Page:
It is with great sadness that the United States Sports Academy family learned of the passing of one of the institution’s original members of its National Faculty, renowned track and field coach Bob Lawson.
Lawson, who worked with Academy President and CEO Dr. Thomas P. Rosandich for decades, was a world-class decathlete whose passion for track and field led him to a post competitive coaching career that took him around the world, including to Academy projects in Southeast Asia and the Middle East.
Lawson died unexpectedly recently at his home in Ocean Shores, Wash.
“I believe Bob Lawson was the most knowledgeable track and field coach ever produced in the United States,” said Dr. Rosandich, who is in the National Track and Field Hall of Fame. “Until the day he died, Bob never stopped helping people. I considered him family.”
Lawson, who went on to coach track and field at Iowa State University and the University of Wisconsin Parkside among other places, was a nationally ranked decathlete who narrowly missed making the United States Olympic team for the 1956 Melbourne Olympic Games.
Lawson starred in track at the University of Southern Cal, twice winning Pacific Coast Conference championships in the 120-yard high hurdles and finished fourth in that event in the 1958 NCAA meet.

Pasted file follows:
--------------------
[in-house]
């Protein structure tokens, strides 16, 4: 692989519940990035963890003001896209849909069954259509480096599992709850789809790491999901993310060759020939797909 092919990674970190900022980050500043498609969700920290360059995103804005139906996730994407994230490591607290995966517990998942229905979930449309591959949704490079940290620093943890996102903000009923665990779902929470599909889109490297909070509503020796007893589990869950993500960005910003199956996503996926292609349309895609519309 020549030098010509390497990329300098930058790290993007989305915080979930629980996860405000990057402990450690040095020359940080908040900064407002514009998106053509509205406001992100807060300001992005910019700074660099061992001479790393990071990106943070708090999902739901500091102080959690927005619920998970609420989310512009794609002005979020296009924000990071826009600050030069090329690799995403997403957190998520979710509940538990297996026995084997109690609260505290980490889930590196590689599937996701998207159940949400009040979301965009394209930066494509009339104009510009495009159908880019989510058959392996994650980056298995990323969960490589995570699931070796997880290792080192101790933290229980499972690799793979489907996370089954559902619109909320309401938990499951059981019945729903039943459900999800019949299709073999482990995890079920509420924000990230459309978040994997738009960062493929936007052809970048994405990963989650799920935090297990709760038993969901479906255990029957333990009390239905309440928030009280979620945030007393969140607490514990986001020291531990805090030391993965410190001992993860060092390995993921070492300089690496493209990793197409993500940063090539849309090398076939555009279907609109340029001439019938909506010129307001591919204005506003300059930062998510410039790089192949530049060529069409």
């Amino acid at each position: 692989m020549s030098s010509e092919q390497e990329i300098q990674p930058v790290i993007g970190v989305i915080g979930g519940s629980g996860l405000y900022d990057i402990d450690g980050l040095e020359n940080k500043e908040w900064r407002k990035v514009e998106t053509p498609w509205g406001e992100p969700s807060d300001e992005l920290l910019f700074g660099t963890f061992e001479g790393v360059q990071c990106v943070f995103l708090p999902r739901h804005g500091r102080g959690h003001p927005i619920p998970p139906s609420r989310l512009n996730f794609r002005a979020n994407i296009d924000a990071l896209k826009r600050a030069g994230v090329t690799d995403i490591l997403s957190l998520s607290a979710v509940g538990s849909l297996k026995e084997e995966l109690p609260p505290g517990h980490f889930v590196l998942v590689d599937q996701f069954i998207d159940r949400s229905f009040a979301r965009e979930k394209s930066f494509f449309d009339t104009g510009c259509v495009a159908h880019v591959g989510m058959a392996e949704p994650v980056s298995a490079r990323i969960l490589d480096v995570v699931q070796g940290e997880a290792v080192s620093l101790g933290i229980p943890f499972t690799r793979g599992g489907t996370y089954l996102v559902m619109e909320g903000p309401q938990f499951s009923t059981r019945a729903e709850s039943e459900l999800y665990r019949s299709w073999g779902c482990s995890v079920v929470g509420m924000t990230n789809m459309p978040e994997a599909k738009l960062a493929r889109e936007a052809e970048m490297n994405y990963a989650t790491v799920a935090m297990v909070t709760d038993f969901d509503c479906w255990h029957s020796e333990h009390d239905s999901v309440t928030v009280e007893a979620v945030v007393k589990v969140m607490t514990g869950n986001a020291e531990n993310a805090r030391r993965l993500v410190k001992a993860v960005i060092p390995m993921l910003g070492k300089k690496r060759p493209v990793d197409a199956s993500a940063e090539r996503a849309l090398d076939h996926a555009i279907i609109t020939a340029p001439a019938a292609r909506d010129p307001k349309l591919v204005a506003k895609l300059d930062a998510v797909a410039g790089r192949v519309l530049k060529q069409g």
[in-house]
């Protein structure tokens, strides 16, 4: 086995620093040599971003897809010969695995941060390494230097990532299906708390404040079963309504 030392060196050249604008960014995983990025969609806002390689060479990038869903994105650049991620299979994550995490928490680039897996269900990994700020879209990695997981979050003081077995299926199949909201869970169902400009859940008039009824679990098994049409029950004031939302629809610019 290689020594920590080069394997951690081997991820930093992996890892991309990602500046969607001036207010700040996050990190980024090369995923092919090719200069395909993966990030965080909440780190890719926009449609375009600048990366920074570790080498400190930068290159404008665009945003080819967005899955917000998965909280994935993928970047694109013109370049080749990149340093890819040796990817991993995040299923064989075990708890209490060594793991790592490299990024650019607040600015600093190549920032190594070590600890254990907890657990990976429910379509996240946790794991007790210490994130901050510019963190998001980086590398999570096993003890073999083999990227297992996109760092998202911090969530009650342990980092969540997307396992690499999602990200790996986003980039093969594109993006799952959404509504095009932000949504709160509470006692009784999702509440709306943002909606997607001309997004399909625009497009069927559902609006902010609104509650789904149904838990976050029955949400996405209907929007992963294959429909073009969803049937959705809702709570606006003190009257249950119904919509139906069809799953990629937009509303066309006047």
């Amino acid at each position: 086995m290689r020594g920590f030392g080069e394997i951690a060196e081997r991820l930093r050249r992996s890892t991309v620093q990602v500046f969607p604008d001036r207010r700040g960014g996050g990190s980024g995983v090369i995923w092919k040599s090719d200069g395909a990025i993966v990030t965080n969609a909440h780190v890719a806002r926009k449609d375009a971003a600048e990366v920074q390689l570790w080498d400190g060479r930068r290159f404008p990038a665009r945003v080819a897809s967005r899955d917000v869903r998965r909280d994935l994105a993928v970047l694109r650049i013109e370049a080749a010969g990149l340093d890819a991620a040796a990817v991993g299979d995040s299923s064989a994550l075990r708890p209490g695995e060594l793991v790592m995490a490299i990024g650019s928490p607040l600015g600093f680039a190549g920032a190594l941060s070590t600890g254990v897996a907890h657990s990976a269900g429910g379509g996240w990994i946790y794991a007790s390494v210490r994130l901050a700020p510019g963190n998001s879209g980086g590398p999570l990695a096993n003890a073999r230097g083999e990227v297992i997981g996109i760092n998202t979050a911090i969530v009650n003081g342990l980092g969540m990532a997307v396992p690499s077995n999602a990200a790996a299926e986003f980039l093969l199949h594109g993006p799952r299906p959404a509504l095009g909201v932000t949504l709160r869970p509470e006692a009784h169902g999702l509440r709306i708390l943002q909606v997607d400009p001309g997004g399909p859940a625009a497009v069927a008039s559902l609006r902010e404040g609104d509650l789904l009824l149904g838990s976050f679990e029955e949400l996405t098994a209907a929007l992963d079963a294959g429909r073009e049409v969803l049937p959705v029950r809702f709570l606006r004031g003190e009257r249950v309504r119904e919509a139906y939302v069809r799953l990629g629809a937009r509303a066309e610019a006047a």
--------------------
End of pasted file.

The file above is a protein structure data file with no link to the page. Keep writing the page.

He became prominent in the decathlon while still in college. Lawson was second in the AAU nationals in 1955. His fourth- place finish the following year was one spot shy of earning an appearance in the 1956 Games. Lawson was narrowly beaten out for the third and final Olympic slot by the Rev. Bob Richards, who was better known as a pole vaulter.
In high school, Lawson was a 1954 graduate of Aberdeen High School in Washington, where he is considered the greatest track star in its history. He was a five-time state high school champion, winning three titles in the high jump and two in the hurdles. Lawson was also a football and basketball standout at Aberdeen. Lawson was a member of the first induction class in Aberdeen High School’s Hall of Fame in 1998.
Lawson never stopped competing, becoming a perennial gold medalist well into his mid-70s in Senior Game events.